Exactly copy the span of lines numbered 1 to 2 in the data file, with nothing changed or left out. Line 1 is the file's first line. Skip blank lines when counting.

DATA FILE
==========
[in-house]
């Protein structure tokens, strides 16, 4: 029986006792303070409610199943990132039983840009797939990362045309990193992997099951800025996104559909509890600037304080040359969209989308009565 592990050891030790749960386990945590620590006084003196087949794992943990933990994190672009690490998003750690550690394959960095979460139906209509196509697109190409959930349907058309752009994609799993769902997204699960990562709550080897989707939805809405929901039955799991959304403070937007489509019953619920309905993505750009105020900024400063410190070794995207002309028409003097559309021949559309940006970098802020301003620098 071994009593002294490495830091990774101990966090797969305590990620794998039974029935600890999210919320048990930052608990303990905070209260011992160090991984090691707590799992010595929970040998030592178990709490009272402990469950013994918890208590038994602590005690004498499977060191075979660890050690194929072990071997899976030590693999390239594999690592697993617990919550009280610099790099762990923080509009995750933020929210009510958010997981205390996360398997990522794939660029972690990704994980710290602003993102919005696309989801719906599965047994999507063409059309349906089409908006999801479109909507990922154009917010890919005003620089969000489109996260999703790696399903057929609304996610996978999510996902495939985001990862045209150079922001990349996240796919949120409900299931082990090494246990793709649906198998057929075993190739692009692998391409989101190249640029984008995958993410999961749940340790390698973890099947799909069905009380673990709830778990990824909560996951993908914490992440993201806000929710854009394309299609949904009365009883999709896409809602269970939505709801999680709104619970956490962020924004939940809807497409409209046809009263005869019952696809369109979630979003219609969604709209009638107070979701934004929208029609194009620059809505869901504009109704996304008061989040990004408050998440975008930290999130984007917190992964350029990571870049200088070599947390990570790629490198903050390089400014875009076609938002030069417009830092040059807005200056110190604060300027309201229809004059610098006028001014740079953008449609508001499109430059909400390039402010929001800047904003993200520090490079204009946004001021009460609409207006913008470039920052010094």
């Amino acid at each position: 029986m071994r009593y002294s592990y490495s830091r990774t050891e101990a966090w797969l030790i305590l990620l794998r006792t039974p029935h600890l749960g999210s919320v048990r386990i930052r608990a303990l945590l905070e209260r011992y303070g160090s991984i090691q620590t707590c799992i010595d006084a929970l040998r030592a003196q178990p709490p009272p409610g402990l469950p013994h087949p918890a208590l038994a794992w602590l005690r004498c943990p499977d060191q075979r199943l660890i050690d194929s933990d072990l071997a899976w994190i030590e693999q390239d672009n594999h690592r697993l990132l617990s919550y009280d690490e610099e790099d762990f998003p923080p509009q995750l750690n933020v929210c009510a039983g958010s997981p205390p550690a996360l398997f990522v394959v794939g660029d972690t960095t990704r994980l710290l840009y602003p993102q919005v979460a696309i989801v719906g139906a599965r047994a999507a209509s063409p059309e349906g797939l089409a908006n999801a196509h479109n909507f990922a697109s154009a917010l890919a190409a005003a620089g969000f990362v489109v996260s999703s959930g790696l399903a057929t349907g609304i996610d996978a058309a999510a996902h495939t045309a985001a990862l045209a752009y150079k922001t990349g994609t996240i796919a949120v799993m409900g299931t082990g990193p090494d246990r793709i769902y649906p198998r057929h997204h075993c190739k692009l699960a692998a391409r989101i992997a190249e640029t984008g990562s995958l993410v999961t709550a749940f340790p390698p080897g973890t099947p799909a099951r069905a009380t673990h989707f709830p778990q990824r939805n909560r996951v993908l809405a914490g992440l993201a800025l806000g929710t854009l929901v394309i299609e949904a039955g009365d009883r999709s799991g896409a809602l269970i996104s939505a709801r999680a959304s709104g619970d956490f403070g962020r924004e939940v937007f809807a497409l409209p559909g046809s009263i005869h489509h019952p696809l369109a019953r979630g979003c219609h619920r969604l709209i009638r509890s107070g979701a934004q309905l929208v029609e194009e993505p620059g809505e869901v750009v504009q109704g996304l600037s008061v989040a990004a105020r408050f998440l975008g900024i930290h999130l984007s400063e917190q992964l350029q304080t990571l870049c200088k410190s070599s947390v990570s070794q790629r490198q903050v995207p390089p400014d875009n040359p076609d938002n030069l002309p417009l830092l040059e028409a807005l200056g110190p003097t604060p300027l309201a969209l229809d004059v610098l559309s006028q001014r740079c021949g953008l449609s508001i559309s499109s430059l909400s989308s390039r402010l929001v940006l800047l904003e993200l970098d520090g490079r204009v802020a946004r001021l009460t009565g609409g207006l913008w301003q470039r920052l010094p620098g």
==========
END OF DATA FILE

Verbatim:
[in-house]
């Protein structure tokens, strides 16, 4: 029986006792303070409610199943990132039983840009797939990362045309990193992997099951800025996104559909509890600037304080040359969209989308009565 592990050891030790749960386990945590620590006084003196087949794992943990933990994190672009690490998003750690550690394959960095979460139906209509196509697109190409959930349907058309752009994609799993769902997204699960990562709550080897989707939805809405929901039955799991959304403070937007489509019953619920309905993505750009105020900024400063410190070794995207002309028409003097559309021949559309940006970098802020301003620098 071994009593002294490495830091990774101990966090797969305590990620794998039974029935600890999210919320048990930052608990303990905070209260011992160090991984090691707590799992010595929970040998030592178990709490009272402990469950013994918890208590038994602590005690004498499977060191075979660890050690194929072990071997899976030590693999390239594999690592697993617990919550009280610099790099762990923080509009995750933020929210009510958010997981205390996360398997990522794939660029972690990704994980710290602003993102919005696309989801719906599965047994999507063409059309349906089409908006999801479109909507990922154009917010890919005003620089969000489109996260999703790696399903057929609304996610996978999510996902495939985001990862045209150079922001990349996240796919949120409900299931082990090494246990793709649906198998057929075993190739692009692998391409989101190249640029984008995958993410999961749940340790390698973890099947799909069905009380673990709830778990990824909560996951993908914490992440993201806000929710854009394309299609949904009365009883999709896409809602269970939505709801999680709104619970956490962020924004939940809807497409409209046809009263005869019952696809369109979630979003219609969604709209009638107070979701934004929208029609194009620059809505869901504009109704996304008061989040990004408050998440975008930290999130984007917190992964350029990571870049200088070599947390990570790629490198903050390089400014875009076609938002030069417009830092040059807005200056110190604060300027309201229809004059610098006028001014740079953008449609508001499109430059909400390039402010929001800047904003993200520090490079204009946004001021009460609409207006913008470039920052010094």